‘Intractable Pain’ Now Qualifies For Minnesota Medical Marijuana
Posted by Marijuana Doctors on 12/08/2015 in Medical Marijuana Conditions
Minnesota health officials have decided to expand the list of qualifying conditions for medical marijuana, to include pain patients, specifically intractable pain. But what qualifies pain as ‘intractable pain’?
The state defines intractable pain as, “pain that cannot be removed or otherwise treated”. And states that medical marijuana should only be an option if
no cure or relief has been found through normal medical methods, or after reasonable efforts.
Routine knee pain, for instance, is an example of pain that wouldn’t qualify, explains Dr. David Shultz, medical director at Medical Pain Clinics (MAPS), in Minnesota. What would qualify? Pain as a result of neurological damage, and life-altering injuries, i.e. pain that cannot be fixed or treated. “Even after the normal course of healing, pain impulses are continuing to course through the nervous system,” says Dr. Shultz.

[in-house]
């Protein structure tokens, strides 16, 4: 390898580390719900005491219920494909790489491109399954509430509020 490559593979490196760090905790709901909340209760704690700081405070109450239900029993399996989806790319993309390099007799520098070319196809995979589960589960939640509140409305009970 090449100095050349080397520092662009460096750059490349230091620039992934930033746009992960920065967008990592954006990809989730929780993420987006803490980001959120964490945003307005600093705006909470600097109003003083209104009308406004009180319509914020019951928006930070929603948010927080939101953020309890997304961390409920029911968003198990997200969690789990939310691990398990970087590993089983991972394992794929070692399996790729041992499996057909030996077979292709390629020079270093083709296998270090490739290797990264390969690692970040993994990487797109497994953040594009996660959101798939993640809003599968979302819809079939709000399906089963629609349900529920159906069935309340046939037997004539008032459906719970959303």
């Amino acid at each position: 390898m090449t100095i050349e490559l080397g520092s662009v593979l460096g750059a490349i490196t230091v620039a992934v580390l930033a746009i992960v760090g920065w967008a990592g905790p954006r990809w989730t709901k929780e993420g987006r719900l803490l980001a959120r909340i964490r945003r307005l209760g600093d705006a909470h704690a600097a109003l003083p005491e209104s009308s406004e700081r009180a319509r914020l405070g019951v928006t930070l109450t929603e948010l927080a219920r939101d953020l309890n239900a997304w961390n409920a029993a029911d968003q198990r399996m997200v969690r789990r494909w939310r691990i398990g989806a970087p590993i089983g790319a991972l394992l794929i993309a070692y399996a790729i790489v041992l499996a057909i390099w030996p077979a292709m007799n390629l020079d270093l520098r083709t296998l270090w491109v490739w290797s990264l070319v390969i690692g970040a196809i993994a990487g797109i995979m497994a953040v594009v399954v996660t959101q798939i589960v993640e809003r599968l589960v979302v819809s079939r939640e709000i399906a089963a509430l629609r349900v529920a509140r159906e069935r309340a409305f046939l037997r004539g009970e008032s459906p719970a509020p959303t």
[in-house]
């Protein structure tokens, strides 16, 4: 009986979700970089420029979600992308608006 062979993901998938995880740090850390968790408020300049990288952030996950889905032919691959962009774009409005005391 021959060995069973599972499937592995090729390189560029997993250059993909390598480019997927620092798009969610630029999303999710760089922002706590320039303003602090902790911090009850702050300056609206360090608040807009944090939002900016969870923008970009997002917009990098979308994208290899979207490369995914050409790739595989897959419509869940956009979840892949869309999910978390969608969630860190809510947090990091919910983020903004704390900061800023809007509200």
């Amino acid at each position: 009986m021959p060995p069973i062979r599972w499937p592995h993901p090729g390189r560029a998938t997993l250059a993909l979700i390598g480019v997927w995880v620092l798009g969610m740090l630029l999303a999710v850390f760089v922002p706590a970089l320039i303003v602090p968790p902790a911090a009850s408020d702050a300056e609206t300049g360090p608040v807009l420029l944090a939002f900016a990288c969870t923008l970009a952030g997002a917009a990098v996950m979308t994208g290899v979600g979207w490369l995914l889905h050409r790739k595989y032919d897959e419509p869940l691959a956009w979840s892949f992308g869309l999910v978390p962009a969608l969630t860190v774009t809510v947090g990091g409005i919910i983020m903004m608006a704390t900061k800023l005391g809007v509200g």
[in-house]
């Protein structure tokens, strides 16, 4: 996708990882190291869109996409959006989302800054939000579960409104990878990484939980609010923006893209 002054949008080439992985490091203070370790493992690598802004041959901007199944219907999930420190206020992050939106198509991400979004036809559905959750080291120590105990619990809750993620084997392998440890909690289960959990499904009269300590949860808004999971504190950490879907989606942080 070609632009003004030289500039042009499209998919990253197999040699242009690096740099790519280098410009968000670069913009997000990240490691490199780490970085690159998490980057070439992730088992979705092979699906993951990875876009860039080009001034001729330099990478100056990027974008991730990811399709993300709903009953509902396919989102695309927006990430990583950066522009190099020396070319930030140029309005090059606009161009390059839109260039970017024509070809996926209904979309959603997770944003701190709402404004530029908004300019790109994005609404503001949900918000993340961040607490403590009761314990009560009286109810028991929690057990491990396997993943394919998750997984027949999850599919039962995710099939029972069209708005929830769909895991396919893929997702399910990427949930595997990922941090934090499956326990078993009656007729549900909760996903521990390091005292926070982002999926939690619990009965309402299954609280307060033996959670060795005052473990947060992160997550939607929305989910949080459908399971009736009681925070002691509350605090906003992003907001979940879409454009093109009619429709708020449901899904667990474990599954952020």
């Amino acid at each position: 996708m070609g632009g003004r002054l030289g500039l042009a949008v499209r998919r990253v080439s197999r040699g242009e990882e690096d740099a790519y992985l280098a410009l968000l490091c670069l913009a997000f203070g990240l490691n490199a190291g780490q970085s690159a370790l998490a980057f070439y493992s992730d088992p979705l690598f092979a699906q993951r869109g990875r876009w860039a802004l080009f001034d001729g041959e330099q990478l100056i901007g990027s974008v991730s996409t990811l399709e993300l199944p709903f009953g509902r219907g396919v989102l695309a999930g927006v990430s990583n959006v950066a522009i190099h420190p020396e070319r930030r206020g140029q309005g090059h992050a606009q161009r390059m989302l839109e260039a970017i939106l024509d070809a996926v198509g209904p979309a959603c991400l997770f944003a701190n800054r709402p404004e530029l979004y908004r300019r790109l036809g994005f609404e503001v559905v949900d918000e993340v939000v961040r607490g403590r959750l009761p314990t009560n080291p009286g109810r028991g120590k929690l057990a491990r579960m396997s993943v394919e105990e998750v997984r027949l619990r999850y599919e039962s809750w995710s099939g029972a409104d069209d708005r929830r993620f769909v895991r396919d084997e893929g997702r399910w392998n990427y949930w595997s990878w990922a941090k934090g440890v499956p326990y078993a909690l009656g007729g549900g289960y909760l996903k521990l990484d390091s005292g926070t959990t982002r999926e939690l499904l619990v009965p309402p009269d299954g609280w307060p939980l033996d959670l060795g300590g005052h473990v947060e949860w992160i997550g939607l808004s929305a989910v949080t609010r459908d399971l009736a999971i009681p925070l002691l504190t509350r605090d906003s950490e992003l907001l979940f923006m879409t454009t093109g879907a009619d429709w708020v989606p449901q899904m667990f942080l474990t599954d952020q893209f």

WHAT DOES THAT MEAN FOR MINNESOTA PAIN PATIENTS?
The Minnesota Medical Association, however, has expressed hesitance about the recent inclusion of intractable pain, stating that it is difficult for a doctor to “objectively certify” a patient with that condition. “Treatment of severe and chronic pain deserves careful consideration and medical cannabis should never be a first-line therapy,” the association said in a statement.
The Department of Health Commissioner, Ed Ehlinger, and officials from Minnesota’s two medical marijuana manufacturers, however, have stated that efforts to get healthcare providers on board with the program, will be doubled, immediately.
Prospective pain patients may start registering in July 2017, a month before medical marijuana actually goes on sale, to newly certified patients.